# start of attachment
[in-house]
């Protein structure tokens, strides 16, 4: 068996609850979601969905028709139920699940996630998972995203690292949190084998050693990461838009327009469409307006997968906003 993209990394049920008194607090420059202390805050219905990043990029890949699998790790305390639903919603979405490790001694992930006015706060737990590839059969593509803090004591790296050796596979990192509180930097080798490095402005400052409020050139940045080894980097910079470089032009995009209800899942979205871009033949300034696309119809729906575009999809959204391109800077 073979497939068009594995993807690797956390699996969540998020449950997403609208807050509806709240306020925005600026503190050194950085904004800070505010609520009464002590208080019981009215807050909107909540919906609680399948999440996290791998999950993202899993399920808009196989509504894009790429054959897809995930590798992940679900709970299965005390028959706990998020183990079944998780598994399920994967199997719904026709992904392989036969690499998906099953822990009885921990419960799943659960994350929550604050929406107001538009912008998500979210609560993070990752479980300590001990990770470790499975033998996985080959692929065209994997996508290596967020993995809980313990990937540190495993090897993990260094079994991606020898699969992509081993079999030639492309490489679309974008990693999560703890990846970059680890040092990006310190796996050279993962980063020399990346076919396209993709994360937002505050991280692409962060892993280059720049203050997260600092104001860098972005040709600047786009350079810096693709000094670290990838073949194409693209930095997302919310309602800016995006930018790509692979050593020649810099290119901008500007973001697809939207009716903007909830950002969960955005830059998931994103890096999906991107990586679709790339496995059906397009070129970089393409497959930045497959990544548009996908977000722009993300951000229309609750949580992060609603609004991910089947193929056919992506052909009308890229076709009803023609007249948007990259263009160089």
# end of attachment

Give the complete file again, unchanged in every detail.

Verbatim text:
[in-house]
């Protein structure tokens, strides 16, 4: 068996609850979601969905028709139920699940996630998972995203690292949190084998050693990461838009327009469409307006997968906003 993209990394049920008194607090420059202390805050219905990043990029890949699998790790305390639903919603979405490790001694992930006015706060737990590839059969593509803090004591790296050796596979990192509180930097080798490095402005400052409020050139940045080894980097910079470089032009995009209800899942979205871009033949300034696309119809729906575009999809959204391109800077 073979497939068009594995993807690797956390699996969540998020449950997403609208807050509806709240306020925005600026503190050194950085904004800070505010609520009464002590208080019981009215807050909107909540919906609680399948999440996290791998999950993202899993399920808009196989509504894009790429054959897809995930590798992940679900709970299965005390028959706990998020183990079944998780598994399920994967199997719904026709992904392989036969690499998906099953822990009885921990419960799943659960994350929550604050929406107001538009912008998500979210609560993070990752479980300590001990990770470790499975033998996985080959692929065209994997996508290596967020993995809980313990990937540190495993090897993990260094079994991606020898699969992509081993079999030639492309490489679309974008990693999560703890990846970059680890040092990006310190796996050279993962980063020399990346076919396209993709994360937002505050991280692409962060892993280059720049203050997260600092104001860098972005040709600047786009350079810096693709000094670290990838073949194409693209930095997302919310309602800016995006930018790509692979050593020649810099290119901008500007973001697809939207009716903007909830950002969960955005830059998931994103890096999906991107990586679709790339496995059906397009070129970089393409497959930045497959990544548009996908977000722009993300951000229309609750949580992060609603609004991910089947193929056919992506052909009308890229076709009803023609007249948007990259263009160089």